Photo by Amy Tensing of an Australian aboriginal girl/child.
Hannah Faith Notess
WATER UNDER WORLD
That river had me marked
as soon as I drifted underground.
I palmed the coins from my eyes
and leapt from the raft into dark water
as cat-eyed goddesses watched me,
whirring their displeasure. From fog
a young god emerged and gathered me
against his body, dripping, onto the bank.
Of course I worshipped him. Of course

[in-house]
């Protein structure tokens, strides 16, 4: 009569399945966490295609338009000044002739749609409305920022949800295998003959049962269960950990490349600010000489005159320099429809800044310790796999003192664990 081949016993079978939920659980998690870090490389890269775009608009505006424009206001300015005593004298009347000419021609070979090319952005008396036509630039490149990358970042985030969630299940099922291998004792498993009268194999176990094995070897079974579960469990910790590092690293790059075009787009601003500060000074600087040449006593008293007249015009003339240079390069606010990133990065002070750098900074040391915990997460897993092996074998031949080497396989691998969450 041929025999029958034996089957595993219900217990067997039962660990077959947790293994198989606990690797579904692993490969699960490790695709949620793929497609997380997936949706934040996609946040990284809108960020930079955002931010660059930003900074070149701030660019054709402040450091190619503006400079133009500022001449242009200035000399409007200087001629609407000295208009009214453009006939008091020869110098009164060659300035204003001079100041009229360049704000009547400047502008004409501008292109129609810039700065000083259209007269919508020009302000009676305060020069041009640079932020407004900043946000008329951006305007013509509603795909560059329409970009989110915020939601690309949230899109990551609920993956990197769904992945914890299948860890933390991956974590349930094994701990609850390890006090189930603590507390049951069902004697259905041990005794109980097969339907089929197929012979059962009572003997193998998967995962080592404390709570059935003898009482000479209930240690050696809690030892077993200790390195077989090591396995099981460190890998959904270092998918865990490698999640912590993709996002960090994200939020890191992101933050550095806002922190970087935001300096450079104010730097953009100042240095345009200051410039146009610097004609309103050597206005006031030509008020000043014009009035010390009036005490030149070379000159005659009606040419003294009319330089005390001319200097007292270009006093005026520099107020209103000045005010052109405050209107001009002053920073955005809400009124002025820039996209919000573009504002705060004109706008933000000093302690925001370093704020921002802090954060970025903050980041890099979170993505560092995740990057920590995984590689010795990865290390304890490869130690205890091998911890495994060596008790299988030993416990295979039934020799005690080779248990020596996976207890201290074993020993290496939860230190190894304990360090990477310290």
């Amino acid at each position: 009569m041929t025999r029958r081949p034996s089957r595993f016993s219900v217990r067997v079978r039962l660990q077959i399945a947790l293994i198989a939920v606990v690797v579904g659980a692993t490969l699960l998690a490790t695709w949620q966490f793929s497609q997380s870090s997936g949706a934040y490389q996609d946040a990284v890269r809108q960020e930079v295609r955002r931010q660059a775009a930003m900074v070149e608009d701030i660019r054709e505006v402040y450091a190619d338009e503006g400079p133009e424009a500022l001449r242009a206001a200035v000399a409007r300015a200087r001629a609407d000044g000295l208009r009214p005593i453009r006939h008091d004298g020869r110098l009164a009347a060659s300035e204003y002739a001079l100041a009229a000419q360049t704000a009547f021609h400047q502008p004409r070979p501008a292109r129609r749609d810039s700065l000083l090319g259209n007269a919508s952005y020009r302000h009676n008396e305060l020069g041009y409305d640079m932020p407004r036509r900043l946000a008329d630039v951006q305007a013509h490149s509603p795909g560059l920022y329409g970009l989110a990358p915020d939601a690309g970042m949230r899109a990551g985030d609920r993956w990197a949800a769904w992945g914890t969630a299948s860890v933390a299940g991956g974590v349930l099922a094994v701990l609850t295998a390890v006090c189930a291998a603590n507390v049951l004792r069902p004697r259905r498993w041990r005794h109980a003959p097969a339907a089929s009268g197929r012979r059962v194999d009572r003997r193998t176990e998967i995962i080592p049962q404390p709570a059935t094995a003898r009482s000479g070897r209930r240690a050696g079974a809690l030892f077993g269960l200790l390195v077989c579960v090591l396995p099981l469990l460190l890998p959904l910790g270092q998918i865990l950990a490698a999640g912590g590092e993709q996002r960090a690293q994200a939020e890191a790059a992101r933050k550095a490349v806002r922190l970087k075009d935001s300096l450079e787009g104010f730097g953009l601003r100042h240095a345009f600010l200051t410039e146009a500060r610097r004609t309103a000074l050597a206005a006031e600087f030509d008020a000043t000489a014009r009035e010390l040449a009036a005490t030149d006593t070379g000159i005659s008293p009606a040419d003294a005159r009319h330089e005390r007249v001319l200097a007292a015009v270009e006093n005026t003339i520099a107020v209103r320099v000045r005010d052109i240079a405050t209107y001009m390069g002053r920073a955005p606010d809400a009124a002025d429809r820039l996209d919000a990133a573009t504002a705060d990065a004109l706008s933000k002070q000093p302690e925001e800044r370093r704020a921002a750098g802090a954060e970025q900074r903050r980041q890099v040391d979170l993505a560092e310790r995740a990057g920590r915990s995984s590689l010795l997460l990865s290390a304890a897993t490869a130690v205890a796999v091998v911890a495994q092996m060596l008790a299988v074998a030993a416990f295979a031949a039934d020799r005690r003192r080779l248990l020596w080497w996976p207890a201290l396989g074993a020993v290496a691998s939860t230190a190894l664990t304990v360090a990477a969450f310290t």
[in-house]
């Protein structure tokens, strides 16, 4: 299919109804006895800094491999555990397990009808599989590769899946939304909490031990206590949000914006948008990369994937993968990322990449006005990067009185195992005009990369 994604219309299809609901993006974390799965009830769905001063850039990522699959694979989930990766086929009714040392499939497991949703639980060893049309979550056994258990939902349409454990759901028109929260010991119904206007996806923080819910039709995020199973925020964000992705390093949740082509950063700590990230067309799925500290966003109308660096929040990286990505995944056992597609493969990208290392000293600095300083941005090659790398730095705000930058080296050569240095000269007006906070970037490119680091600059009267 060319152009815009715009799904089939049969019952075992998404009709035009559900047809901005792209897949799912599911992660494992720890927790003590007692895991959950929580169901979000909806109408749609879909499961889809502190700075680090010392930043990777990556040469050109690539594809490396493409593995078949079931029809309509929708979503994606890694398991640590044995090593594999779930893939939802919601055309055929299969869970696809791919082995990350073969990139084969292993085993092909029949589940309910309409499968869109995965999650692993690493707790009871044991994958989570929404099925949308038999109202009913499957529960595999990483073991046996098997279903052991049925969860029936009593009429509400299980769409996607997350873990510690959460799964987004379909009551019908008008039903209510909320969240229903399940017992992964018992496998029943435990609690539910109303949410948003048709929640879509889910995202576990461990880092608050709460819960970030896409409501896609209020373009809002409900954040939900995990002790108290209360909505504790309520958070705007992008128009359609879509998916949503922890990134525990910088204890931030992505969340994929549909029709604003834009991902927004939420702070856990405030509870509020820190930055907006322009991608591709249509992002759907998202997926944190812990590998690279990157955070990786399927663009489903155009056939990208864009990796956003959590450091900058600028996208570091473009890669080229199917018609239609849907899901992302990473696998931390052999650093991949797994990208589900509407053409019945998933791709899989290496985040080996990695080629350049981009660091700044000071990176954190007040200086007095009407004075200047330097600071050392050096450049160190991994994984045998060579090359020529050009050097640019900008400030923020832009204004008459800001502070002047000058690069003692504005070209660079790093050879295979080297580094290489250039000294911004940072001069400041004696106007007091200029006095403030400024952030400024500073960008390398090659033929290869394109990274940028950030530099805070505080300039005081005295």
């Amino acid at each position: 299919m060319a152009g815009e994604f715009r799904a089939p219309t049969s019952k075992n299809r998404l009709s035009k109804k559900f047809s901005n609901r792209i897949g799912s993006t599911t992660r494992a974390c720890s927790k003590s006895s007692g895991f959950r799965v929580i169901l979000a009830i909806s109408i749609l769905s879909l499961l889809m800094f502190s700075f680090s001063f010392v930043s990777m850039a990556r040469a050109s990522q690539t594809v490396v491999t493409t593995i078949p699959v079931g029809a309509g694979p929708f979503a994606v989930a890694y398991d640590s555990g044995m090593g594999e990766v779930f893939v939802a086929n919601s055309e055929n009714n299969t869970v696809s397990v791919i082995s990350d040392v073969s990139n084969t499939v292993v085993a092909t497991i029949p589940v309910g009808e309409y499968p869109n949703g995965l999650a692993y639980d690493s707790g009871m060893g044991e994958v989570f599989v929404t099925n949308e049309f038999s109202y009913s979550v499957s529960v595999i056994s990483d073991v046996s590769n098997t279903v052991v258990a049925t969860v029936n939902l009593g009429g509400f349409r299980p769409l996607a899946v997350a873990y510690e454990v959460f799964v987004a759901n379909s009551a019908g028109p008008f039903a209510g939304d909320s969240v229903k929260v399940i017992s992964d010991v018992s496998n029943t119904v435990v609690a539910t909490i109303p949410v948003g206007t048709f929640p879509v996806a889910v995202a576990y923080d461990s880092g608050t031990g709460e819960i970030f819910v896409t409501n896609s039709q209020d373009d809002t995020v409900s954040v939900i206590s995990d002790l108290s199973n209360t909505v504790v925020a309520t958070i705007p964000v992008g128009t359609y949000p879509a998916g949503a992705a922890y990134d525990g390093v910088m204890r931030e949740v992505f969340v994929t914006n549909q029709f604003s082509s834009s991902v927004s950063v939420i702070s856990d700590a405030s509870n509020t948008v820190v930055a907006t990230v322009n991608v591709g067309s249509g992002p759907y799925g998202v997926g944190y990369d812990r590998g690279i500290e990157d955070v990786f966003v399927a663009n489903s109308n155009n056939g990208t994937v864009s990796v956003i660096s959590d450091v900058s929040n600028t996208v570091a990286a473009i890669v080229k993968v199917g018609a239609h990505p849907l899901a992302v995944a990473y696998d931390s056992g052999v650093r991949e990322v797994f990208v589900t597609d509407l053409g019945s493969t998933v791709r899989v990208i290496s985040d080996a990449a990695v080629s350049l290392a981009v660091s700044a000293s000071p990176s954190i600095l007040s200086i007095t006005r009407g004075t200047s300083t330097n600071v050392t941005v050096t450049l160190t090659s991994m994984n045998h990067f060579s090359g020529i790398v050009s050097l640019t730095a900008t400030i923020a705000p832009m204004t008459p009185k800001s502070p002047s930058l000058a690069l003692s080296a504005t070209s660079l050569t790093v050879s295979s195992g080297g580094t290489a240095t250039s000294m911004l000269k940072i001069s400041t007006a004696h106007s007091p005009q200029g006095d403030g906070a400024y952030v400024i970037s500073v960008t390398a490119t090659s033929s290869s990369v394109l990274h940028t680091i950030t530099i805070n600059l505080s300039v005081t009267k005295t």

I should begin again. Eighth grade:
I wanted a shirtless lifeguard
at the waterpark to see me, so I leapt
from the flotilla of plastic innertubes
into the waist-deep canal, where spotlit
mummies craned animatronic necks.
He came. He rustled, furious,
from a plastic hedge and banned
me from the Lost River
of the Pharaohs for life. No Nile.
No Underworld. Cast out,
sunburned, that night I drifted,
thought of diving, as the waves kept
rocking me, like hands
on my shoulders. Now I could die
because a boy had held me and
his anger made him warm.
More information on Hannah Faith Notess here.